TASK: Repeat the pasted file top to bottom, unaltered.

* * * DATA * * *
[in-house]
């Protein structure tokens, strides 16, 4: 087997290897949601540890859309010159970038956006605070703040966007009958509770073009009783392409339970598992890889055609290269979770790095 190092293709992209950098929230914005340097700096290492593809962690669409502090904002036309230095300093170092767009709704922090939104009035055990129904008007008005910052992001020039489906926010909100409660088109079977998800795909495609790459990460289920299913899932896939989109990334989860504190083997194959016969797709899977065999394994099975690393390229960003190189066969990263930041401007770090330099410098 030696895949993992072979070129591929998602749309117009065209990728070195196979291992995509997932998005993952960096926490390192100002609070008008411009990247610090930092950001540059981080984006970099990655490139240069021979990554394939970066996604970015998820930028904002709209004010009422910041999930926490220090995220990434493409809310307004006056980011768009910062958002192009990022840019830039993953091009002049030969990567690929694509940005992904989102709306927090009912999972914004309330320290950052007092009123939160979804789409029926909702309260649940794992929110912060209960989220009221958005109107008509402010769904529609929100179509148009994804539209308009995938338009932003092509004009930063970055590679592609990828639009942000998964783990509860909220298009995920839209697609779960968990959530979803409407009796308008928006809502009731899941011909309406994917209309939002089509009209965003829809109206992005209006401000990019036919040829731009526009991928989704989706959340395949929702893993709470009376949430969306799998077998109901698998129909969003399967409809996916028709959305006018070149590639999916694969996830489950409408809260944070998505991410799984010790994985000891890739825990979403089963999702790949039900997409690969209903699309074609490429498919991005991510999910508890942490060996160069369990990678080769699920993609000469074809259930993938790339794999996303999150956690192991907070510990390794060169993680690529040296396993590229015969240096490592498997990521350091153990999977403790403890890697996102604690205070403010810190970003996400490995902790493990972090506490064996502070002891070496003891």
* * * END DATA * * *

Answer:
[in-house]
């Protein structure tokens, strides 16, 4: 087997290897949601540890859309010159970038956006605070703040966007009958509770073009009783392409339970598992890889055609290269979770790095 190092293709992209950098929230914005340097700096290492593809962690669409502090904002036309230095300093170092767009709704922090939104009035055990129904008007008005910052992001020039489906926010909100409660088109079977998800795909495609790459990460289920299913899932896939989109990334989860504190083997194959016969797709899977065999394994099975690393390229960003190189066969990263930041401007770090330099410098 030696895949993992072979070129591929998602749309117009065209990728070195196979291992995509997932998005993952960096926490390192100002609070008008411009990247610090930092950001540059981080984006970099990655490139240069021979990554394939970066996604970015998820930028904002709209004010009422910041999930926490220090995220990434493409809310307004006056980011768009910062958002192009990022840019830039993953091009002049030969990567690929694509940005992904989102709306927090009912999972914004309330320290950052007092009123939160979804789409029926909702309260649940794992929110912060209960989220009221958005109107008509402010769904529609929100179509148009994804539209308009995938338009932003092509004009930063970055590679592609990828639009942000998964783990509860909220298009995920839209697609779960968990959530979803409407009796308008928006809502009731899941011909309406994917209309939002089509009209965003829809109206992005209006401000990019036919040829731009526009991928989704989706959340395949929702893993709470009376949430969306799998077998109901698998129909969003399967409809996916028709959305006018070149590639999916694969996830489950409408809260944070998505991410799984010790994985000891890739825990979403089963999702790949039900997409690969209903699309074609490429498919991005991510999910508890942490060996160069369990990678080769699920993609000469074809259930993938790339794999996303999150956690192991907070510990390794060169993680690529040296396993590229015969240096490592498997990521350091153990999977403790403890890697996102604690205070403010810190970003996400490995902790493990972090506490064996502070002891070496003891």